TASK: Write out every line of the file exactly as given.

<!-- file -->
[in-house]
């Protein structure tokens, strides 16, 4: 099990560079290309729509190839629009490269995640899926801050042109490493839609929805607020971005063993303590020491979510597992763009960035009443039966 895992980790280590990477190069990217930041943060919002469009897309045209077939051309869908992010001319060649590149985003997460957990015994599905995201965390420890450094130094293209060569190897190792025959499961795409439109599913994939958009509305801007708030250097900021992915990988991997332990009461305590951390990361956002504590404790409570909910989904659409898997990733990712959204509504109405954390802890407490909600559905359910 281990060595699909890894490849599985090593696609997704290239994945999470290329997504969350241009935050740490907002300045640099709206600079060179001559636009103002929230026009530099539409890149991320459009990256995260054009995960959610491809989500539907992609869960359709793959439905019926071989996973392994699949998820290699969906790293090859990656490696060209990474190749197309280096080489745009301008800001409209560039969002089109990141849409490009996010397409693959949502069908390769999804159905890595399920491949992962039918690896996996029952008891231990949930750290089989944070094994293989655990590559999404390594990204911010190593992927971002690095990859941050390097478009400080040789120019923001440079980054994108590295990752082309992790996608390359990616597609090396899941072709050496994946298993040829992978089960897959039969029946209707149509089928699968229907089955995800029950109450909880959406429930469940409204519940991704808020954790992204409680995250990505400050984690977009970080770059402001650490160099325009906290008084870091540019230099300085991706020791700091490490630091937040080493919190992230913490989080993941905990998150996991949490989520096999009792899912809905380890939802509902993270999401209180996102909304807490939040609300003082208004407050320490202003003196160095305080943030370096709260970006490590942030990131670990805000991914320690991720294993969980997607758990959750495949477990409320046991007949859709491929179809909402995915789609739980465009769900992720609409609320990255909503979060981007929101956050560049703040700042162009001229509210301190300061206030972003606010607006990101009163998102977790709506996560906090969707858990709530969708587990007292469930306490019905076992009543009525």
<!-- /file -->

[in-house]
């Protein structure tokens, strides 16, 4: 099990560079290309729509190839629009490269995640899926801050042109490493839609929805607020971005063993303590020491979510597992763009960035009443039966 895992980790280590990477190069990217930041943060919002469009897309045209077939051309869908992010001319060649590149985003997460957990015994599905995201965390420890450094130094293209060569190897190792025959499961795409439109599913994939958009509305801007708030250097900021992915990988991997332990009461305590951390990361956002504590404790409570909910989904659409898997990733990712959204509504109405954390802890407490909600559905359910 281990060595699909890894490849599985090593696609997704290239994945999470290329997504969350241009935050740490907002300045640099709206600079060179001559636009103002929230026009530099539409890149991320459009990256995260054009995960959610491809989500539907992609869960359709793959439905019926071989996973392994699949998820290699969906790293090859990656490696060209990474190749197309280096080489745009301008800001409209560039969002089109990141849409490009996010397409693959949502069908390769999804159905890595399920491949992962039918690896996996029952008891231990949930750290089989944070094994293989655990590559999404390594990204911010190593992927971002690095990859941050390097478009400080040789120019923001440079980054994108590295990752082309992790996608390359990616597609090396899941072709050496994946298993040829992978089960897959039969029946209707149509089928699968229907089955995800029950109450909880959406429930469940409204519940991704808020954790992204409680995250990505400050984690977009970080770059402001650490160099325009906290008084870091540019230099300085991706020791700091490490630091937040080493919190992230913490989080993941905990998150996991949490989520096999009792899912809905380890939802509902993270999401209180996102909304807490939040609300003082208004407050320490202003003196160095305080943030370096709260970006490590942030990131670990805000991914320690991720294993969980997607758990959750495949477990409320046991007949859709491929179809909402995915789609739980465009769900992720609409609320990255909503979060981007929101956050560049703040700042162009001229509210301190300061206030972003606010607006990101009163998102977790709506996560906090969707858990709530969708587990007292469930306490019905076992009543009525």